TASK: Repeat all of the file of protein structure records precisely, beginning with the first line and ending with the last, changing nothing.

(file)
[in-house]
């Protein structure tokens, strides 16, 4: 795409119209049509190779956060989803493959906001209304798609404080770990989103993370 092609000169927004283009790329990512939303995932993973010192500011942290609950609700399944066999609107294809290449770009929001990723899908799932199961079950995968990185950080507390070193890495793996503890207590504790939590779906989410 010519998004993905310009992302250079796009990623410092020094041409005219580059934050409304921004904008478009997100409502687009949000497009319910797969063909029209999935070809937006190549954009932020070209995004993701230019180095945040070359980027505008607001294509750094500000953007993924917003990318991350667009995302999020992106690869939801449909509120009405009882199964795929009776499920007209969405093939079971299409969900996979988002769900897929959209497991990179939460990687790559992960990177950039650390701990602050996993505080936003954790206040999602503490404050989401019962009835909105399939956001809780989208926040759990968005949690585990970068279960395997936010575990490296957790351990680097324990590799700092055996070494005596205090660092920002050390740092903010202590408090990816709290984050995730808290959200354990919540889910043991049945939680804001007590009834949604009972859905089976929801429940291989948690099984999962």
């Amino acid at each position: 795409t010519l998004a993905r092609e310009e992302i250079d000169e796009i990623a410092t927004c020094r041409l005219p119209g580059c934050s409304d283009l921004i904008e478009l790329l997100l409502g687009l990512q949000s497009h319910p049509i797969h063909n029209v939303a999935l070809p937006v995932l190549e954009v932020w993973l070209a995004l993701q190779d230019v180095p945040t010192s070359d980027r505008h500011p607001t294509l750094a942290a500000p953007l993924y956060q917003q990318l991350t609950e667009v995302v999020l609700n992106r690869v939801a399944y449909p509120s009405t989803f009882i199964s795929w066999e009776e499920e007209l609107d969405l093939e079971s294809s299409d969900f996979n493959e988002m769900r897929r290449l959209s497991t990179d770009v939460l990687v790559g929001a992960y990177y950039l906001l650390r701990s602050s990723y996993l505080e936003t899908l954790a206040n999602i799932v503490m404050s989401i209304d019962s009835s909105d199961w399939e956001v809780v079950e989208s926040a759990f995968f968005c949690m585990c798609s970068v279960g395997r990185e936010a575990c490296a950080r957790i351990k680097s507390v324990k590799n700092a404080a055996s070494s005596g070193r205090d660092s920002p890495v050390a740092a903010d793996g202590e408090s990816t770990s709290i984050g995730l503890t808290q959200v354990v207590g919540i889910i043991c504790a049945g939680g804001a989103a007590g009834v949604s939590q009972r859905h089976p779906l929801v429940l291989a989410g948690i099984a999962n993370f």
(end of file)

[in-house]
């Protein structure tokens, strides 16, 4: 795409119209049509190779956060989803493959906001209304798609404080770990989103993370 092609000169927004283009790329990512939303995932993973010192500011942290609950609700399944066999609107294809290449770009929001990723899908799932199961079950995968990185950080507390070193890495793996503890207590504790939590779906989410 010519998004993905310009992302250079796009990623410092020094041409005219580059934050409304921004904008478009997100409502687009949000497009319910797969063909029209999935070809937006190549954009932020070209995004993701230019180095945040070359980027505008607001294509750094500000953007993924917003990318991350667009995302999020992106690869939801449909509120009405009882199964795929009776499920007209969405093939079971299409969900996979988002769900897929959209497991990179939460990687790559992960990177950039650390701990602050996993505080936003954790206040999602503490404050989401019962009835909105399939956001809780989208926040759990968005949690585990970068279960395997936010575990490296957790351990680097324990590799700092055996070494005596205090660092920002050390740092903010202590408090990816709290984050995730808290959200354990919540889910043991049945939680804001007590009834949604009972859905089976929801429940291989948690099984999962």
């Amino acid at each position: 795409t010519l998004a993905r092609e310009e992302i250079d000169e796009i990623a410092t927004c020094r041409l005219p119209g580059c934050s409304d283009l921004i904008e478009l790329l997100l409502g687009l990512q949000s497009h319910p049509i797969h063909n029209v939303a999935l070809p937006v995932l190549e954009v932020w993973l070209a995004l993701q190779d230019v180095p945040t010192s070359d980027r505008h500011p607001t294509l750094a942290a500000p953007l993924y956060q917003q990318l991350t609950e667009v995302v999020l609700n992106r690869v939801a399944y449909p509120s009405t989803f009882i199964s795929w066999e009776e499920e007209l609107d969405l093939e079971s294809s299409d969900f996979n493959e988002m769900r897929r290449l959209s497991t990179d770009v939460l990687v790559g929001a992960y990177y950039l906001l650390r701990s602050s990723y996993l505080e936003t899908l954790a206040n999602i799932v503490m404050s989401i209304d019962s009835s909105d199961w399939e956001v809780v079950e989208s926040a759990f995968f968005c949690m585990c798609s970068v279960g395997r990185e936010a575990c490296a950080r957790i351990k680097s507390v324990k590799n700092a404080a055996s070494s005596g070193r205090d660092s920002p890495v050390a740092a903010d793996g202590e408090s990816t770990s709290i984050g995730l503890t808290q959200v354990v207590g919540i889910i043991c504790a049945g939680g804001a989103a007590g009834v949604s939590q009972r859905h089976p779906l929801v429940l291989a989410g948690i099984a999962n993370f």